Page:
3. [inspired by @wowik ] If data flow outside the AWS network(to the open internet) is also charged and it may happen that sometimes the amount you pay for the data transfer is equal to or more than what you pay for the resources 🙁.

That's all from my side. In my future posts, I will try to explain some services from AWS. If you want to add something in it, feel free to comment or reach out and I will then make the changes accordingly.

Discussion (5)

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oligospermia profile image
Mesalazine

AWS can only be cheaper for huge projects with enormous traffic, then you can also benefit from the scalability. But if it's just for the pet projects, you can easily burn all your savings in no time when using without caution. Any VPS will beat their prices on that matter.

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rad_hombre profile image
Matthew Orndoff • Edited

Not true. An AWS EC2 instance is a VPS. If you sign up for a new AWS account, you can get a "micro" instance on their free-tier free for 12 months (750 hours/month for 12 months). More information on their free-tier here.

Even after a free-tier expires, as long as you're correctly allocating resources based on what you need, the price structure can be comparable or much cheaper. The trade-off is complexity. AWS offers a lot of services that you can leverage but you'll need to educate yourself so you don't get a big bill. But even then there are alarms and limits you can set on resource consumption so you don't go over your budget.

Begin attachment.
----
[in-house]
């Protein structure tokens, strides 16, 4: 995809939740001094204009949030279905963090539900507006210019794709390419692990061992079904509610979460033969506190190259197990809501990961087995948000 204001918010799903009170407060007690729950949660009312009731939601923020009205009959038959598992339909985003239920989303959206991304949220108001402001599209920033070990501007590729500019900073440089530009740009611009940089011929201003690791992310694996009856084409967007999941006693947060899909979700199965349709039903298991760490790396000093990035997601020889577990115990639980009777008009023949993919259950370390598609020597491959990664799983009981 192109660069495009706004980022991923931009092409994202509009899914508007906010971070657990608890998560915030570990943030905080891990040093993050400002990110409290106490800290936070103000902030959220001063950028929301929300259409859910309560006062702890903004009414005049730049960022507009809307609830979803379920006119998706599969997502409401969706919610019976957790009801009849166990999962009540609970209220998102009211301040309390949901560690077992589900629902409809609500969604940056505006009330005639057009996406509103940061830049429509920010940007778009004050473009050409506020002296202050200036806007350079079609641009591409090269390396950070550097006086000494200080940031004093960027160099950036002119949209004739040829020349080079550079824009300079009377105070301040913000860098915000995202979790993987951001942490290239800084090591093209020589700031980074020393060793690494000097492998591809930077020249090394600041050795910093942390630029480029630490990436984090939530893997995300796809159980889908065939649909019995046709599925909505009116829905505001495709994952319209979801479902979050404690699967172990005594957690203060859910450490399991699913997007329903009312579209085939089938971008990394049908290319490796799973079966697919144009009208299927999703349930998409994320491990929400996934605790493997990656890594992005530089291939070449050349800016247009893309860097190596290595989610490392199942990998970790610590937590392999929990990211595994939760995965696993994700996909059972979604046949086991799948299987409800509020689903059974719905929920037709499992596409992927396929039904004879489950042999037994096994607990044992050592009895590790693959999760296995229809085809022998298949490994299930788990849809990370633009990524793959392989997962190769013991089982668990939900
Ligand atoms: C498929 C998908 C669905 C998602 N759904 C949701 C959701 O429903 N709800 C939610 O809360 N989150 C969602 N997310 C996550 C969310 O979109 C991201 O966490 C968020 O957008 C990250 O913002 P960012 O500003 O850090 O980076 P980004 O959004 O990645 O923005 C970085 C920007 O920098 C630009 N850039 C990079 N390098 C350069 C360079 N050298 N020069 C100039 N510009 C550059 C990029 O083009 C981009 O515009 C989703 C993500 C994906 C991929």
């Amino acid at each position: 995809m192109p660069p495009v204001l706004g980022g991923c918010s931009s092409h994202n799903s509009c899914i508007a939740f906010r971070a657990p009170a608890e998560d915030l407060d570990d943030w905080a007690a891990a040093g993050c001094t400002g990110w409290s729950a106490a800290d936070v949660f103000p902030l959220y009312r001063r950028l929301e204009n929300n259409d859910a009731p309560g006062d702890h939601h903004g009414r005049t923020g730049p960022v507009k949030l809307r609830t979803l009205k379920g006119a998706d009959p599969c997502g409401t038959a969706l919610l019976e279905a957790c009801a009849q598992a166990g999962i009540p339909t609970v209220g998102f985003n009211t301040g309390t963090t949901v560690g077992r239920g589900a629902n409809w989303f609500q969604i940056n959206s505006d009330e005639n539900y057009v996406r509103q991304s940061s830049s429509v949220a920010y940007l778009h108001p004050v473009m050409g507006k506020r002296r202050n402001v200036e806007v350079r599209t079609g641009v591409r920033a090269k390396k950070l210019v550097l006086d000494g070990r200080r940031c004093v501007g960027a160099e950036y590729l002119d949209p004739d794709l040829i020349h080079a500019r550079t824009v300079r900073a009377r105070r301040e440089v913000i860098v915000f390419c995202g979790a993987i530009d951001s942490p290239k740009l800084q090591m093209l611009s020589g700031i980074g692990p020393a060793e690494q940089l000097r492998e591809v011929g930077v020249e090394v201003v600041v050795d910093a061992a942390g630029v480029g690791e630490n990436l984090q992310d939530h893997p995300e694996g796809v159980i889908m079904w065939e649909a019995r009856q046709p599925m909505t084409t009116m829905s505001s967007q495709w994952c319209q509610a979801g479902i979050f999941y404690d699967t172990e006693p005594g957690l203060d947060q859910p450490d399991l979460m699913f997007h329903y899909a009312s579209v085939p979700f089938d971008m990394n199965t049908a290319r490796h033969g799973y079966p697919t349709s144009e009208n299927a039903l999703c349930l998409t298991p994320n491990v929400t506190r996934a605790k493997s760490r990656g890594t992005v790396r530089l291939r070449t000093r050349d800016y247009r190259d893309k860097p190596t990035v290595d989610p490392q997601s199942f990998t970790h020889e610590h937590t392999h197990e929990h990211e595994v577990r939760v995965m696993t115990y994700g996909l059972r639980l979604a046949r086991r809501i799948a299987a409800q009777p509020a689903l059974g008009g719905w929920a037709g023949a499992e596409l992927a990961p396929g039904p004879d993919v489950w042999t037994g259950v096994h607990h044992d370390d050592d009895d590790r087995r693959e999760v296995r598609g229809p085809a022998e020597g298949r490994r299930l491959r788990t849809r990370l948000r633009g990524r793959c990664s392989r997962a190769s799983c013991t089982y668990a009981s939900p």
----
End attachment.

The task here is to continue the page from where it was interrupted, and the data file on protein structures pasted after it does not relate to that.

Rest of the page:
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mrmagician profile image
Avnish Author • Edited

Just to add a few more things:

  • AWS is very generous with their Lambda offering and for small projects, I doubt that you'll ever need to pay anythings (in free tier, it offers "1M free requests per month and 400,000 GB-seconds of compute time per month.") which in my guess is the best offering you could have.
  • On the top of all this, the best part is if you learn AWS then you can not only use it in your pet project but the same learnings can also be applied in your place of work (I doubt that they will use "VPS") which means you'll get promoted faster!
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wowik profile image
Volodymyr Fedyay

Using AWS always remember about your project's network traffic - it is not free if it goes outside AWS (to internet).
Had an experience with two big web sites which used EC2 instances for about 300-400 $/month and payed for traffic same amount in addition at least. When they got some re-indexing request from Google Bot or SEO optimization issues then they got serious traffic hit and payed double traffic that months.
So it is good idea when developing for AWS (and everywhere else too actually) keep in mind volume of data you application/site sends to client's browser.

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mrmagician profile image
Avnish Author • Edited

Yes, you are right. Its shared pain among most of the AWS customers unfortunately.
Added this, Thanks!